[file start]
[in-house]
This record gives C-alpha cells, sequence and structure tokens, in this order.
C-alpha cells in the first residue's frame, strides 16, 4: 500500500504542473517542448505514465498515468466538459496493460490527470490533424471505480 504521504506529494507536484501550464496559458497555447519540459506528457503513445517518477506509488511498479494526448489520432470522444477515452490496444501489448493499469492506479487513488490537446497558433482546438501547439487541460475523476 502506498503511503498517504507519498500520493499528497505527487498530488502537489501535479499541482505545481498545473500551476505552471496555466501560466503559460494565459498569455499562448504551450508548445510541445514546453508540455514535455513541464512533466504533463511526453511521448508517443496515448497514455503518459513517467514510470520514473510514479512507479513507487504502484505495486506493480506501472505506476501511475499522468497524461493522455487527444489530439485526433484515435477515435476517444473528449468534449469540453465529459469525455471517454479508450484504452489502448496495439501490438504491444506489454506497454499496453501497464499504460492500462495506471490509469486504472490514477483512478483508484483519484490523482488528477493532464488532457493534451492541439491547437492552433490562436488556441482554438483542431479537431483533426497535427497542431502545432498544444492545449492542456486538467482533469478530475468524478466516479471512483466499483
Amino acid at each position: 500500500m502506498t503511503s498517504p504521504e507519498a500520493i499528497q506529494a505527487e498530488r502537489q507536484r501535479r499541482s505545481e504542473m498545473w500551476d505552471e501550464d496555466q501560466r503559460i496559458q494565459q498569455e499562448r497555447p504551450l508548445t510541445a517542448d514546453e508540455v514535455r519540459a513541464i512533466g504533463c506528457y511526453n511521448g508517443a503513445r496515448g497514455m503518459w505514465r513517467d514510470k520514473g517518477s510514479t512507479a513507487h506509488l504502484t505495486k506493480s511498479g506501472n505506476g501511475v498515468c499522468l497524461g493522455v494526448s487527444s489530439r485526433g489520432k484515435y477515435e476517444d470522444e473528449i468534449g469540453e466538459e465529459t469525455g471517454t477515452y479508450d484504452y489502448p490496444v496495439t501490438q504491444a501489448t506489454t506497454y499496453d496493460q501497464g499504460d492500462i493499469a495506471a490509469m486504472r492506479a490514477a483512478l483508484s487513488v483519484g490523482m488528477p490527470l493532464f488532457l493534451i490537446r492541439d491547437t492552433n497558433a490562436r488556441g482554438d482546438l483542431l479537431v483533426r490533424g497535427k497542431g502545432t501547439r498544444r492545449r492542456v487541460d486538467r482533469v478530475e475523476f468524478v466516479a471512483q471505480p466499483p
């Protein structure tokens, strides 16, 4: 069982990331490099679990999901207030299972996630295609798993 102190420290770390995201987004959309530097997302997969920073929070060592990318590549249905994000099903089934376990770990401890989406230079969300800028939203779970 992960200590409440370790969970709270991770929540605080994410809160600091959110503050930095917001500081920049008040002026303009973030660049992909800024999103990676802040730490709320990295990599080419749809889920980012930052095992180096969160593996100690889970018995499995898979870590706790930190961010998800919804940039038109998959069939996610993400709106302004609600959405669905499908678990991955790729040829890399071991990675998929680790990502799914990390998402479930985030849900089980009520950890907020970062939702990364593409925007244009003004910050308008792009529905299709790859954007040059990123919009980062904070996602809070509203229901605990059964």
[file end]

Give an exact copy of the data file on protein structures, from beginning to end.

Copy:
[in-house]
This record gives C-alpha cells, sequence and structure tokens, in this order.
C-alpha cells in the first residue's frame, strides 16, 4: 500500500504542473517542448505514465498515468466538459496493460490527470490533424471505480 504521504506529494507536484501550464496559458497555447519540459506528457503513445517518477506509488511498479494526448489520432470522444477515452490496444501489448493499469492506479487513488490537446497558433482546438501547439487541460475523476 502506498503511503498517504507519498500520493499528497505527487498530488502537489501535479499541482505545481498545473500551476505552471496555466501560466503559460494565459498569455499562448504551450508548445510541445514546453508540455514535455513541464512533466504533463511526453511521448508517443496515448497514455503518459513517467514510470520514473510514479512507479513507487504502484505495486506493480506501472505506476501511475499522468497524461493522455487527444489530439485526433484515435477515435476517444473528449468534449469540453465529459469525455471517454479508450484504452489502448496495439501490438504491444506489454506497454499496453501497464499504460492500462495506471490509469486504472490514477483512478483508484483519484490523482488528477493532464488532457493534451492541439491547437492552433490562436488556441482554438483542431479537431483533426497535427497542431502545432498544444492545449492542456486538467482533469478530475468524478466516479471512483466499483
Amino acid at each position: 500500500m502506498t503511503s498517504p504521504e507519498a500520493i499528497q506529494a505527487e498530488r502537489q507536484r501535479r499541482s505545481e504542473m498545473w500551476d505552471e501550464d496555466q501560466r503559460i496559458q494565459q498569455e499562448r497555447p504551450l508548445t510541445a517542448d514546453e508540455v514535455r519540459a513541464i512533466g504533463c506528457y511526453n511521448g508517443a503513445r496515448g497514455m503518459w505514465r513517467d514510470k520514473g517518477s510514479t512507479a513507487h506509488l504502484t505495486k506493480s511498479g506501472n505506476g501511475v498515468c499522468l497524461g493522455v494526448s487527444s489530439r485526433g489520432k484515435y477515435e476517444d470522444e473528449i468534449g469540453e466538459e465529459t469525455g471517454t477515452y479508450d484504452y489502448p490496444v496495439t501490438q504491444a501489448t506489454t506497454y499496453d496493460q501497464g499504460d492500462i493499469a495506471a490509469m486504472r492506479a490514477a483512478l483508484s487513488v483519484g490523482m488528477p490527470l493532464f488532457l493534451i490537446r492541439d491547437t492552433n497558433a490562436r488556441g482554438d482546438l483542431l479537431v483533426r490533424g497535427k497542431g502545432t501547439r498544444r492545449r492542456v487541460d486538467r482533469v478530475e475523476f468524478v466516479a471512483q471505480p466499483p
């Protein structure tokens, strides 16, 4: 069982990331490099679990999901207030299972996630295609798993 102190420290770390995201987004959309530097997302997969920073929070060592990318590549249905994000099903089934376990770990401890989406230079969300800028939203779970 992960200590409440370790969970709270991770929540605080994410809160600091959110503050930095917001500081920049008040002026303009973030660049992909800024999103990676802040730490709320990295990599080419749809889920980012930052095992180096969160593996100690889970018995499995898979870590706790930190961010998800919804940039038109998959069939996610993400709106302004609600959405669905499908678990991955790729040829890399071991990675998929680790990502799914990390998402479930985030849900089980009520950890907020970062939702990364593409925007244009003004910050308008792009529905299709790859954007040059990123919009980062904070996602809070509203229901605990059964």